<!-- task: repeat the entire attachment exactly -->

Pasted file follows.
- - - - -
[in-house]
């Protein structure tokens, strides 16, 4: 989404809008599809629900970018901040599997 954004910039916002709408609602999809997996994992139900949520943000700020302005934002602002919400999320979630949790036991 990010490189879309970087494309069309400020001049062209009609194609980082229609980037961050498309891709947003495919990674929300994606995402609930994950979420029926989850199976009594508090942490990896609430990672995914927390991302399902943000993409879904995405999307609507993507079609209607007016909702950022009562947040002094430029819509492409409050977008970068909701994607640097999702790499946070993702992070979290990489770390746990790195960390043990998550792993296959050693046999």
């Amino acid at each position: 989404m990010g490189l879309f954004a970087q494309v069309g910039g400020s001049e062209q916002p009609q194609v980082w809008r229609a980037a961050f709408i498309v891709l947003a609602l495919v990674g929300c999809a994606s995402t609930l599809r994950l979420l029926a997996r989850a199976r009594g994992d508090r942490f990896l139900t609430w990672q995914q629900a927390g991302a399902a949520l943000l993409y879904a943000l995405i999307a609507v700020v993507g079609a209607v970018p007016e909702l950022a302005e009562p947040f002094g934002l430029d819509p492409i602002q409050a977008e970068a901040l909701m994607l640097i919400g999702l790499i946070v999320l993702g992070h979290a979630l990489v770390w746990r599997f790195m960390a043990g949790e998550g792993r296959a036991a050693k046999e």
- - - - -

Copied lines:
[in-house]
């Protein structure tokens, strides 16, 4: 989404809008599809629900970018901040599997 954004910039916002709408609602999809997996994992139900949520943000700020302005934002602002919400999320979630949790036991 990010490189879309970087494309069309400020001049062209009609194609980082229609980037961050498309891709947003495919990674929300994606995402609930994950979420029926989850199976009594508090942490990896609430990672995914927390991302399902943000993409879904995405999307609507993507079609209607007016909702950022009562947040002094430029819509492409409050977008970068909701994607640097999702790499946070993702992070979290990489770390746990790195960390043990998550792993296959050693046999």
């Amino acid at each position: 989404m990010g490189l879309f954004a970087q494309v069309g910039g400020s001049e062209q916002p009609q194609v980082w809008r229609a980037a961050f709408i498309v891709l947003a609602l495919v990674g929300c999809a994606s995402t609930l599809r994950l979420l029926a997996r989850a199976r009594g994992d508090r942490f990896l139900t609430w990672q995914q629900a927390g991302a399902a949520l943000l993409y879904a943000l995405i999307a609507v700020v993507g079609a209607v970018p007016e909702l950022a302005e009562p947040f002094g934002l430029d819509p492409i602002q409050a977008e970068a901040l909701m994607l640097i919400g999702l790499i946070v999320l993702g992070h979290a979630l990489v770390w746990r599997f790195m960390a043990g949790e998550g792993r296959a036991a050693k046999e």